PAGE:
Gold and enamel needle case/etui, enameled in translucent blue and decorated with paillon fleurs-de-lis, bound by enameled leafy borders. ca. 1786. Louis XVI. Nicolas Durier, maker. Maker’s marks: Charge and export discharge marks for Henri Clavel. Image source: Sothebys. Image © 2020 Sothebys and 1986-2020 Invaluable, LLC. Fair use license. via,-nicolas-276-c-182d45a41c

Lions and firedogs in gilt bronze. Regency, early 19th century. All after designs by Thomas Hope who lived from 1769 to 1831.

Pair of gilt bronze firedogs, used as decoration to enhance the visual aesthetics of the hearth. They were placed one to each side of the fireplace opening so are not andirons. ca. 1803. English, Gilt bronze. Attributed to Thomas Hope. Image ©, Inc. 2020. Fair use license. via
Settee. ca. 1802. English. Bronzed and gilded beech, with restoration, and bronze mounts. After a design by Thomas Hope. The Trustees of the Faringdon Collection, Buscot Park, Oxfordshire and the Bard Graduate Center: Decorative Arts, Design History, Material Culture. Bruce White, photographer. Image © College Art Association. Fair use license. via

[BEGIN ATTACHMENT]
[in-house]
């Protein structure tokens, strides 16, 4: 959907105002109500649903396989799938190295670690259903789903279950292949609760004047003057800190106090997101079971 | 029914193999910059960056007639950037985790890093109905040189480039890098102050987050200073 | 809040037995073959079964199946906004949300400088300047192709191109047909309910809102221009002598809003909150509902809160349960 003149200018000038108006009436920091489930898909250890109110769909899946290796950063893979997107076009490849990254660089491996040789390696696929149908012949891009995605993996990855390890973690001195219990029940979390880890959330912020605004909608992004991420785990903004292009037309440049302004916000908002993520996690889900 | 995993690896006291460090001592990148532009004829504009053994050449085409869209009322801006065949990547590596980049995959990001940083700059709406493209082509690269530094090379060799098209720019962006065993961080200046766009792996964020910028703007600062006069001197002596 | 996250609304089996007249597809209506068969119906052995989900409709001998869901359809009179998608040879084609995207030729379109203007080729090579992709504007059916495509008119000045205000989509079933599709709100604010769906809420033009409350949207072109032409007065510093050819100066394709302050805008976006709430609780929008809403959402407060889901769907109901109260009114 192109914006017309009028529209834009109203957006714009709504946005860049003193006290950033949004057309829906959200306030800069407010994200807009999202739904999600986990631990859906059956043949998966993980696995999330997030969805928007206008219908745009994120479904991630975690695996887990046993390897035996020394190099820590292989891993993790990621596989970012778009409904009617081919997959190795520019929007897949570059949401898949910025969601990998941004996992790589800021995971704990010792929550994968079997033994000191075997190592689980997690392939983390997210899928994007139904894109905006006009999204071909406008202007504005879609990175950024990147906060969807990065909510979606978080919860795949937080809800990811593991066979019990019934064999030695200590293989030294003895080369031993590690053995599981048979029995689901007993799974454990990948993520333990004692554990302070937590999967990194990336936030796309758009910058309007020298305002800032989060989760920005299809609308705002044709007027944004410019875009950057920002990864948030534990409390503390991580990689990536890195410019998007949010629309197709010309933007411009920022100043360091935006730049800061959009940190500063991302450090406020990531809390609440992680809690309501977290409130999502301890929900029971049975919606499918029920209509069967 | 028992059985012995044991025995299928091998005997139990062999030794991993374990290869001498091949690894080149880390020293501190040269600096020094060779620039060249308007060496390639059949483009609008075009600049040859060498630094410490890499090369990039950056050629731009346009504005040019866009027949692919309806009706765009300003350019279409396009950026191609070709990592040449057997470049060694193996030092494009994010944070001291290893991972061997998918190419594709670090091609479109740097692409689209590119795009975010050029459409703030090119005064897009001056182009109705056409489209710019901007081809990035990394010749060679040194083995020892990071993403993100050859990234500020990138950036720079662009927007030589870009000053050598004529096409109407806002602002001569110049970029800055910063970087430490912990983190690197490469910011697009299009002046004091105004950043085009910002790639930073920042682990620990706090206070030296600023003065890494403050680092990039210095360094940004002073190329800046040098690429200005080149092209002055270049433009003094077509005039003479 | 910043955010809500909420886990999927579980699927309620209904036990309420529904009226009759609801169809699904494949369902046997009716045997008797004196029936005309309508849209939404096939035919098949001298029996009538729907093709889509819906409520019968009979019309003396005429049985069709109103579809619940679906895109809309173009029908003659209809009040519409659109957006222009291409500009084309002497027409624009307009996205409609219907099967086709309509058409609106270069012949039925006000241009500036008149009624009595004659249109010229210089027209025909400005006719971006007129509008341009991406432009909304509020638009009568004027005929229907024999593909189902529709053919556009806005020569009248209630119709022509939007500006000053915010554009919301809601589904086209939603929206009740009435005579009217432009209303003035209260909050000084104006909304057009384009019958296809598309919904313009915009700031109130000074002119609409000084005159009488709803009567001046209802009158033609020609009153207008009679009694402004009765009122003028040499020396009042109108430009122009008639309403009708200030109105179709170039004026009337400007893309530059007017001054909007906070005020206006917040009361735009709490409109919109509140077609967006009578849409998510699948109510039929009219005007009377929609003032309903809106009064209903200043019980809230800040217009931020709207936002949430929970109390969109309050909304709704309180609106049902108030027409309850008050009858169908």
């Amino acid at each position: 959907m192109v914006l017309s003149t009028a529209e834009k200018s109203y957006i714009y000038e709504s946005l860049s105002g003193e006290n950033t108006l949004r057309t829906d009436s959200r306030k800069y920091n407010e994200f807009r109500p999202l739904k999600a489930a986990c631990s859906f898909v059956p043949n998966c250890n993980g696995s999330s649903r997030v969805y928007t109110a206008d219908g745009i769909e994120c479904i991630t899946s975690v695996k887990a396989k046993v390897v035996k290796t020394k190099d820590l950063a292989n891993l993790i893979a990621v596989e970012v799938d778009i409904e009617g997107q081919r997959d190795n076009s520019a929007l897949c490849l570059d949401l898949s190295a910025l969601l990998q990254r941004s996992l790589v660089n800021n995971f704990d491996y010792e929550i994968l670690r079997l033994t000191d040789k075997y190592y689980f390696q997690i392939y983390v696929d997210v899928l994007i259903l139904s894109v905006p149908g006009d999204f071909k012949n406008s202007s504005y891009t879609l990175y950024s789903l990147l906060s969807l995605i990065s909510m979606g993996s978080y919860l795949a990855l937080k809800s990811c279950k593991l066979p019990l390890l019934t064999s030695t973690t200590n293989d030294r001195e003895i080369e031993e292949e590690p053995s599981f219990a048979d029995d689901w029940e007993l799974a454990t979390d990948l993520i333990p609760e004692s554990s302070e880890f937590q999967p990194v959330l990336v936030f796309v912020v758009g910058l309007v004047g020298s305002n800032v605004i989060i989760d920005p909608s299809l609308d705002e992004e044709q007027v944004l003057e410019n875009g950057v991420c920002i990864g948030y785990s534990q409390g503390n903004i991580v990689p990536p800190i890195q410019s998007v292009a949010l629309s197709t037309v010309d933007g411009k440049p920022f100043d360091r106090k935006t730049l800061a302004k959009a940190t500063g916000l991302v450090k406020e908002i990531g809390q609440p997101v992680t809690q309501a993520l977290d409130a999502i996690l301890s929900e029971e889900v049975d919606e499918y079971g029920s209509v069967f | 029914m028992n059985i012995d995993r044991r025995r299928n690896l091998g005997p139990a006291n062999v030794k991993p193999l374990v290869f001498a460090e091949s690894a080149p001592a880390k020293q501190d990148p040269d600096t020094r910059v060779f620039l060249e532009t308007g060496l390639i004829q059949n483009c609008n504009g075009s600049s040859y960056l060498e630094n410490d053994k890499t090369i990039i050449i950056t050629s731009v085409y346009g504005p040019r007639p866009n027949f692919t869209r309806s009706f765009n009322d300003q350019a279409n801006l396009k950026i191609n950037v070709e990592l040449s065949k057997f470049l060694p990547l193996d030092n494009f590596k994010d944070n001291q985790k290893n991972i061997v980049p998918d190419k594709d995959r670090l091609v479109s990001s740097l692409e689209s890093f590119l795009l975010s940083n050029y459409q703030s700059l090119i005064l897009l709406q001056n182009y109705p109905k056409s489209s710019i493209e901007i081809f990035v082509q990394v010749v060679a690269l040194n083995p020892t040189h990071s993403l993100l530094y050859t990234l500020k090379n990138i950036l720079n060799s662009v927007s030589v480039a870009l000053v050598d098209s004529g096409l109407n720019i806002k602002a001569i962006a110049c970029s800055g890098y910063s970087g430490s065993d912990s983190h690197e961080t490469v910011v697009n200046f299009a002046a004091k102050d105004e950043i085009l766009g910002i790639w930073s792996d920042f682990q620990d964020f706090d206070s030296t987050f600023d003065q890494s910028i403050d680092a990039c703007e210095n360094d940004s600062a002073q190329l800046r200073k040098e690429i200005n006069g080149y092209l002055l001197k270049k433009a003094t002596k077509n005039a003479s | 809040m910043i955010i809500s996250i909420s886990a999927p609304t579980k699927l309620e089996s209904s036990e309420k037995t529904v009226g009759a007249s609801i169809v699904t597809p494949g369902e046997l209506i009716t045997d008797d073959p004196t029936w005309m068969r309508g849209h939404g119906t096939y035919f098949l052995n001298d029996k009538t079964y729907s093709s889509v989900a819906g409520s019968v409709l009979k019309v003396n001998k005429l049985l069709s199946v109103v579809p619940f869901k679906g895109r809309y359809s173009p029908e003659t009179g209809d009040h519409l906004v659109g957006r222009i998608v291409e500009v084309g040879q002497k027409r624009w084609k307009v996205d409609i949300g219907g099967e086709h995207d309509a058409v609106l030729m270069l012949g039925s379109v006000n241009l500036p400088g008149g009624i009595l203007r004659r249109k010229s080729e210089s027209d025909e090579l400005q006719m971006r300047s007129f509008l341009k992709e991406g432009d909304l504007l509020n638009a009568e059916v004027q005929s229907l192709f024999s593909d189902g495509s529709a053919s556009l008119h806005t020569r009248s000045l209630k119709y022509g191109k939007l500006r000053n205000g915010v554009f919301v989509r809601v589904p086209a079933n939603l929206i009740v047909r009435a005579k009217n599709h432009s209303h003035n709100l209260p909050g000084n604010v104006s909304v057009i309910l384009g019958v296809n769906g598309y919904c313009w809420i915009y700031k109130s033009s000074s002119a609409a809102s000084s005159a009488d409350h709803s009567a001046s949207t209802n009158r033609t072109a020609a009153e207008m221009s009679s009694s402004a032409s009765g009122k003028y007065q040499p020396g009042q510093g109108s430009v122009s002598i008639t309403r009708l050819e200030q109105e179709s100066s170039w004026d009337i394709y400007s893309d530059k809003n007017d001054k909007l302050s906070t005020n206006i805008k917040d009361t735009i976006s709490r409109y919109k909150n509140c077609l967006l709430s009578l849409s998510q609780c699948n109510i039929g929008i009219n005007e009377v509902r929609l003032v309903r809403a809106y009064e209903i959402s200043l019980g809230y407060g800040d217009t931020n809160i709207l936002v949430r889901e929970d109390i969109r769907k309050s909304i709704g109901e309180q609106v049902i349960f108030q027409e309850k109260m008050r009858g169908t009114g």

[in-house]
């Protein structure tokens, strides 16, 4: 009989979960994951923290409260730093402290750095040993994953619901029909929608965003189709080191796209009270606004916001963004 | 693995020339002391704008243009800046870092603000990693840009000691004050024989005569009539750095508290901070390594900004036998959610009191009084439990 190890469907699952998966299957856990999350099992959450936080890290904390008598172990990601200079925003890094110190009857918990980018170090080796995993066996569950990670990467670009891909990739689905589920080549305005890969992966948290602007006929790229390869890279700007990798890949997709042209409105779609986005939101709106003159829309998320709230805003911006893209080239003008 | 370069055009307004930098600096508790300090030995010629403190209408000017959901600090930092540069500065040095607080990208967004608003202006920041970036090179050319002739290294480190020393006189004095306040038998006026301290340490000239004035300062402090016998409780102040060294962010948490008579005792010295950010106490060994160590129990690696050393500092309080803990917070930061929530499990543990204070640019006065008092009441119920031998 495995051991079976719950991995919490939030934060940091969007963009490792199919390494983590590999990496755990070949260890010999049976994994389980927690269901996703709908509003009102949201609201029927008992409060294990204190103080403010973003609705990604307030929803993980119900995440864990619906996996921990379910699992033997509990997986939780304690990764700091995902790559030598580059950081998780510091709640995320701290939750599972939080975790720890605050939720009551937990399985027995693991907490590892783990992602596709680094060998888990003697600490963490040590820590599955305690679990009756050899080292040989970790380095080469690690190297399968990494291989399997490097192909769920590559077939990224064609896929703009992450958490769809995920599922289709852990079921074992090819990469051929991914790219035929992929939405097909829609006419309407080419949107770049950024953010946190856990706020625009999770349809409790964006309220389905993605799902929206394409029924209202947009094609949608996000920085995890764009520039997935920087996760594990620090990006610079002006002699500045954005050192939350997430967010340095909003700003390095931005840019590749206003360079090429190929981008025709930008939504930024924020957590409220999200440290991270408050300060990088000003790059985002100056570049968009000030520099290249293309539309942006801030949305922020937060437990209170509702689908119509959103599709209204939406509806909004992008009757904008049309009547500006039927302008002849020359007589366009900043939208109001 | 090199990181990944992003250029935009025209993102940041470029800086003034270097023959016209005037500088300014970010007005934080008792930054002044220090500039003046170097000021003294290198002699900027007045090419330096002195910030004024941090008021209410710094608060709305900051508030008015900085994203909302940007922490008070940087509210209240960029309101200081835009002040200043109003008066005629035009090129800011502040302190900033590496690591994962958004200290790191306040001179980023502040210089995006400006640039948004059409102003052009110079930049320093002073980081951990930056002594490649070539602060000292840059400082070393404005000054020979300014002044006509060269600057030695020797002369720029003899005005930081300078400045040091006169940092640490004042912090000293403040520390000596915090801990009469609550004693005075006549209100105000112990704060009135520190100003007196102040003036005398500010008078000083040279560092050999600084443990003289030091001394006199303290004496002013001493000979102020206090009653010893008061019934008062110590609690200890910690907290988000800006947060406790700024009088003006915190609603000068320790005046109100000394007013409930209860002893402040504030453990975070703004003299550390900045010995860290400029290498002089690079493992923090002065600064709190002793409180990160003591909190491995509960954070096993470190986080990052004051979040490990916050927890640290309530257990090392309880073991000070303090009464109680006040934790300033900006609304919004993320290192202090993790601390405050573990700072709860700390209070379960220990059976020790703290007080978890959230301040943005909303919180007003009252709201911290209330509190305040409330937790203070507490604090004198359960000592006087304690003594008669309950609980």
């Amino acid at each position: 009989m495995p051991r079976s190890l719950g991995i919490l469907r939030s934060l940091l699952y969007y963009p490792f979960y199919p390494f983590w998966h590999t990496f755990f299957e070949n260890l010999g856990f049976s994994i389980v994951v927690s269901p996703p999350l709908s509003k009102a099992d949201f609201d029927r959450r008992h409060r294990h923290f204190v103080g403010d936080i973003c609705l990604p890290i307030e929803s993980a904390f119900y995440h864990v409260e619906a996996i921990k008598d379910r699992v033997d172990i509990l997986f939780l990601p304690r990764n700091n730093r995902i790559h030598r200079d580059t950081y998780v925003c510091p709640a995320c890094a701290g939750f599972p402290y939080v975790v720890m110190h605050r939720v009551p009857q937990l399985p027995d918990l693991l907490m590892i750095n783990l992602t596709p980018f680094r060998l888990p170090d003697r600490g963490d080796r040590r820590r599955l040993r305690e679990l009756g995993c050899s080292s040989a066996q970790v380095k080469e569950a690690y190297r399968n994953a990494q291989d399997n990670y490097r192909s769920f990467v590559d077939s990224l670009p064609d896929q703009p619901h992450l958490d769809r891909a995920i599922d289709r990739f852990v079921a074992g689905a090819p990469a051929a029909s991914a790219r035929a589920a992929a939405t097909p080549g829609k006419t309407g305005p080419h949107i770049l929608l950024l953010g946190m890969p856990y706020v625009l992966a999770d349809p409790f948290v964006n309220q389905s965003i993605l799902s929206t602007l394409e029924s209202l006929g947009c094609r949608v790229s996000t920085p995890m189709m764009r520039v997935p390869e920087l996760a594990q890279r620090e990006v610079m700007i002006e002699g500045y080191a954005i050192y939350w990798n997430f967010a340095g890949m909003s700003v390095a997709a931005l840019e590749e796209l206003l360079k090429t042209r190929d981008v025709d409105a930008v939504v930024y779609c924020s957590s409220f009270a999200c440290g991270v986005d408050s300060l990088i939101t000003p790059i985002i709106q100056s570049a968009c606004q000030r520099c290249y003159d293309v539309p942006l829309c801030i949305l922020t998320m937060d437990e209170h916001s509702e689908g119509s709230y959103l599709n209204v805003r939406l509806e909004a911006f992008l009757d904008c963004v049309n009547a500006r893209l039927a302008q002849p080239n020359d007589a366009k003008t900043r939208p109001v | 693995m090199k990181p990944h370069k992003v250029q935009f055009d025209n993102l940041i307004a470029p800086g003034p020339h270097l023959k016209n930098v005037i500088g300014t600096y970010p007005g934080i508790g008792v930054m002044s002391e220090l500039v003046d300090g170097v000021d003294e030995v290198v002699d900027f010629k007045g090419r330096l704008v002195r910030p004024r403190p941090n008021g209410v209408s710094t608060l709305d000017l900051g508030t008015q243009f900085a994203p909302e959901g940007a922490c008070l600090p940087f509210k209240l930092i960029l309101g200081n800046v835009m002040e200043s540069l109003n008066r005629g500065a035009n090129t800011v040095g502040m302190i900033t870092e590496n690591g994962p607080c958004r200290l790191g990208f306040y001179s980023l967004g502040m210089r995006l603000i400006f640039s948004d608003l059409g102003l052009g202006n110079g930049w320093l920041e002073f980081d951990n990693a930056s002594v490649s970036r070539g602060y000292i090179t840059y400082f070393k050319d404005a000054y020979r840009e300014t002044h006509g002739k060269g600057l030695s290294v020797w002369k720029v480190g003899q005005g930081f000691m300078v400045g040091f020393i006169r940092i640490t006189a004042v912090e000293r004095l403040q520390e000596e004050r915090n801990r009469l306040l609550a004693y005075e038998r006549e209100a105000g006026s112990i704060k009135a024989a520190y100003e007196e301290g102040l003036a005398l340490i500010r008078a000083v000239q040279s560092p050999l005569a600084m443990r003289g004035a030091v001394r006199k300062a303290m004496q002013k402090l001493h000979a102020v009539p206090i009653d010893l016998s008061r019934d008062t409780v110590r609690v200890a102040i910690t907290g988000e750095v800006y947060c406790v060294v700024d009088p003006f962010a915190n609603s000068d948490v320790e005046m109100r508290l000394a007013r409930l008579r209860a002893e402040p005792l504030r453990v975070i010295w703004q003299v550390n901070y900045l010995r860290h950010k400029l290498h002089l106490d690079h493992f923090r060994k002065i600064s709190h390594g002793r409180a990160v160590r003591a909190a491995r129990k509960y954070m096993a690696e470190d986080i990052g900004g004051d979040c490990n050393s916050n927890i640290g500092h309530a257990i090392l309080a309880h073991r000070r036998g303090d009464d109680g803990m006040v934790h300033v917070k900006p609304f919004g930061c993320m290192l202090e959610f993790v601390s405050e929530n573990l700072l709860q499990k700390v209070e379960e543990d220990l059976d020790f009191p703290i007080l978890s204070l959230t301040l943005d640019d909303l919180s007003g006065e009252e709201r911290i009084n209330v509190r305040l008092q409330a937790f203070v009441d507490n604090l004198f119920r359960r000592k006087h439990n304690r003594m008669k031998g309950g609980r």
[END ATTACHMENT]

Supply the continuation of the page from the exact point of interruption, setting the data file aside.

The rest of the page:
Gilt-brass jardiniere with a circular top , the frieze set with four lion mask and ring “handles” interspersed with anthemion motif mounts. (lions head detail). 1800-1825. Regency. Gilt-brass and cast brass. English. Closely based on a design by Thomas Hope taken from “Household Furniture and Interior Decoration,” Plate XIX, Number 1. Image © 1995-2020, Carlton Hobbs LLC,. Fair use license. via

Brûle-parfum, mostly in gilt bronze and looking vaguely Egyptian Revival. Very popular in the early 19th century. Spirit lamps on legs that heat up pastilles and perfume up the room. So much prettier than air fresheners.

Gilt-bronze brûle-parfum, with a pierced neck, flanked by snake-shaped handles and raised on a verde antico marble pedestal. Early 19th c. French. Empire. Image © 2020 Sotheby’s. Fair use license. via

Brûle-parfum in the shape of an Athenian, the base with winged sphinxes framing a central flaming oil lamp, resting on a base decorated with a vestal on each of the three faces. Early 19th c. French. Gilt-bronze and green patinated bronze. Attributed to Andre-Antoine Ravrio (1759-1814). Image © CHRISTIE’S 2020. Fair use license. via